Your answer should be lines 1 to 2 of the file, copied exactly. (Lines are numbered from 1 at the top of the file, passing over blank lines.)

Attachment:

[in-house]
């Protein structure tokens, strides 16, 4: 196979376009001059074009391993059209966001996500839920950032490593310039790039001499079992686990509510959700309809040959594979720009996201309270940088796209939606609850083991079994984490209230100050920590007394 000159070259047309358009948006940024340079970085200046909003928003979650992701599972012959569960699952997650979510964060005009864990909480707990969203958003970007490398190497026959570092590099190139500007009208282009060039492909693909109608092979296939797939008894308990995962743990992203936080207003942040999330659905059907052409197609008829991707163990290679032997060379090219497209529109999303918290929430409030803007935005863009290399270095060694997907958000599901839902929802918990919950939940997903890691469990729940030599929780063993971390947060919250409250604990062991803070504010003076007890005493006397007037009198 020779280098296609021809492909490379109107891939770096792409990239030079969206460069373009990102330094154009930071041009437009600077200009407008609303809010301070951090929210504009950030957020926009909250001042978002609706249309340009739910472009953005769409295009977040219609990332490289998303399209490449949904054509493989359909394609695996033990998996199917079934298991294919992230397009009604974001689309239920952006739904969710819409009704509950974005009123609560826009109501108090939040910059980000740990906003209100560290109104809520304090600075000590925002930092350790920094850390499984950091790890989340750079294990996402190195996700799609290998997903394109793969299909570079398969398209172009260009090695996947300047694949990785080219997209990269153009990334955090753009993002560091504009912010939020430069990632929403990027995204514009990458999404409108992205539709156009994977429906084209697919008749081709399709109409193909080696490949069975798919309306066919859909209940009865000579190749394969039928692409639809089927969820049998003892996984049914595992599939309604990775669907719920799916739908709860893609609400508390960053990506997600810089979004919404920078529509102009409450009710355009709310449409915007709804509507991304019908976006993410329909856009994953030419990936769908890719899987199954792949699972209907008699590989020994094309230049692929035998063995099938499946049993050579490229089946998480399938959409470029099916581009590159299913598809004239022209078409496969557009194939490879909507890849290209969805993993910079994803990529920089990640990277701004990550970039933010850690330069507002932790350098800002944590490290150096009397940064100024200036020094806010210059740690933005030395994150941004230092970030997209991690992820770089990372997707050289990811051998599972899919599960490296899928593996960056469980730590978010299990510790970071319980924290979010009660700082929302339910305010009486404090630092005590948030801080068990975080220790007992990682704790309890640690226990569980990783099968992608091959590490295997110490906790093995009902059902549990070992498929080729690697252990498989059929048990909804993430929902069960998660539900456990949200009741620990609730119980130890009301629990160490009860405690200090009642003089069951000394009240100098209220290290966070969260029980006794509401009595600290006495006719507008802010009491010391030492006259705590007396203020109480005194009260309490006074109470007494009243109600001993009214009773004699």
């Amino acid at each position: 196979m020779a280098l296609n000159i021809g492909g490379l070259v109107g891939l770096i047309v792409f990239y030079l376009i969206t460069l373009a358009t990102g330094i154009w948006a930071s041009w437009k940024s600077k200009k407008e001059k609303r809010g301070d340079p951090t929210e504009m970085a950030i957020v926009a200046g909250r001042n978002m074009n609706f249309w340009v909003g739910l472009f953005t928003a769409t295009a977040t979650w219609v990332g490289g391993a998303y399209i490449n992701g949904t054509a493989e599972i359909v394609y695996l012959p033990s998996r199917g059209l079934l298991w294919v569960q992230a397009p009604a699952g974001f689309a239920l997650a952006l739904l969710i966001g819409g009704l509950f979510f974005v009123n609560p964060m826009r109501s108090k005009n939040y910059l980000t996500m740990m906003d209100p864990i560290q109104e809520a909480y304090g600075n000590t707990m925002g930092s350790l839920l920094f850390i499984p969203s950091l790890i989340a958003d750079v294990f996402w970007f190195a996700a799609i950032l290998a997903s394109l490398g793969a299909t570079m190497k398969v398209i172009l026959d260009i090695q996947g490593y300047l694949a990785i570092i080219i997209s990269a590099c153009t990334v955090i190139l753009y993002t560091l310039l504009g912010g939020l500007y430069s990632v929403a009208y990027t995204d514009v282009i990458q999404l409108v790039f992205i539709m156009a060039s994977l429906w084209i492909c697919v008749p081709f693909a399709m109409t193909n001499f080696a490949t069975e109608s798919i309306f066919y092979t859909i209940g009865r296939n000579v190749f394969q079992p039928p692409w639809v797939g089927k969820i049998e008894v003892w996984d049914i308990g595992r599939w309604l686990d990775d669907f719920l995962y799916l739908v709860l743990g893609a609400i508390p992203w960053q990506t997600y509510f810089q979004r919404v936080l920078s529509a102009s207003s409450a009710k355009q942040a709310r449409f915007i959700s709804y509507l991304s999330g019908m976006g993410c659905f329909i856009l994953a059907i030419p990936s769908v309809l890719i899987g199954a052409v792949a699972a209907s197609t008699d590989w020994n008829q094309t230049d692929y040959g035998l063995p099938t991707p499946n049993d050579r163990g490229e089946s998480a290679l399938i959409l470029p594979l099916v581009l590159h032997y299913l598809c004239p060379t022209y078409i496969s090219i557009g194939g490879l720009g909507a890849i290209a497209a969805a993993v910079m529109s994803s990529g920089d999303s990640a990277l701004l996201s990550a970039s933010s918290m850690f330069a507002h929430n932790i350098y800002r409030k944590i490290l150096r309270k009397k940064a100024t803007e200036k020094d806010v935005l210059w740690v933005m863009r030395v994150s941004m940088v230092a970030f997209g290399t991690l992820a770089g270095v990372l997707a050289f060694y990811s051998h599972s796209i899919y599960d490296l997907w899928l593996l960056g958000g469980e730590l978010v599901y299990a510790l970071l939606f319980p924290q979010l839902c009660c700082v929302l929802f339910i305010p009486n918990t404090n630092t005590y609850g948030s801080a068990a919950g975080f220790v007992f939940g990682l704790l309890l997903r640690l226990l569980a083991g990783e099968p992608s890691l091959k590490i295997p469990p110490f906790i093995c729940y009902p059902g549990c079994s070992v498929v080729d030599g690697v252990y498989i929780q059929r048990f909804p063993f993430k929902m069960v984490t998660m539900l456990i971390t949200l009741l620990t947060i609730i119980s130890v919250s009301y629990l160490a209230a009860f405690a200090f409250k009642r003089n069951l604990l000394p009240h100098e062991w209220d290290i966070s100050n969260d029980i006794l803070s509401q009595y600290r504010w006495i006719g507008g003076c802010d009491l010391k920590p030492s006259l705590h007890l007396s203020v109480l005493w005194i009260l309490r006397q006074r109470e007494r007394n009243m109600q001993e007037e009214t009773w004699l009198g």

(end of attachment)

[in-house]
């Protein structure tokens, strides 16, 4: 196979376009001059074009391993059209966001996500839920950032490593310039790039001499079992686990509510959700309809040959594979720009996201309270940088796209939606609850083991079994984490209230100050920590007394 000159070259047309358009948006940024340079970085200046909003928003979650992701599972012959569960699952997650979510964060005009864990909480707990969203958003970007490398190497026959570092590099190139500007009208282009060039492909693909109608092979296939797939008894308990995962743990992203936080207003942040999330659905059907052409197609008829991707163990290679032997060379090219497209529109999303918290929430409030803007935005863009290399270095060694997907958000599901839902929802918990919950939940997903890691469990729940030599929780063993971390947060919250409250604990062991803070504010003076007890005493006397007037009198 020779280098296609021809492909490379109107891939770096792409990239030079969206460069373009990102330094154009930071041009437009600077200009407008609303809010301070951090929210504009950030957020926009909250001042978002609706249309340009739910472009953005769409295009977040219609990332490289998303399209490449949904054509493989359909394609695996033990998996199917079934298991294919992230397009009604974001689309239920952006739904969710819409009704509950974005009123609560826009109501108090939040910059980000740990906003209100560290109104809520304090600075000590925002930092350790920094850390499984950091790890989340750079294990996402190195996700799609290998997903394109793969299909570079398969398209172009260009090695996947300047694949990785080219997209990269153009990334955090753009993002560091504009912010939020430069990632929403990027995204514009990458999404409108992205539709156009994977429906084209697919008749081709399709109409193909080696490949069975798919309306066919859909209940009865000579190749394969039928692409639809089927969820049998003892996984049914595992599939309604990775669907719920799916739908709860893609609400508390960053990506997600810089979004919404920078529509102009409450009710355009709310449409915007709804509507991304019908976006993410329909856009994953030419990936769908890719899987199954792949699972209907008699590989020994094309230049692929035998063995099938499946049993050579490229089946998480399938959409470029099916581009590159299913598809004239022209078409496969557009194939490879909507890849290209969805993993910079994803990529920089990640990277701004990550970039933010850690330069507002932790350098800002944590490290150096009397940064100024200036020094806010210059740690933005030395994150941004230092970030997209991690992820770089990372997707050289990811051998599972899919599960490296899928593996960056469980730590978010299990510790970071319980924290979010009660700082929302339910305010009486404090630092005590948030801080068990975080220790007992990682704790309890640690226990569980990783099968992608091959590490295997110490906790093995009902059902549990070992498929080729690697252990498989059929048990909804993430929902069960998660539900456990949200009741620990609730119980130890009301629990160490009860405690200090009642003089069951000394009240100098209220290290966070969260029980006794509401009595600290006495006719507008802010009491010391030492006259705590007396203020109480005194009260309490006074109470007494009243109600001993009214009773004699």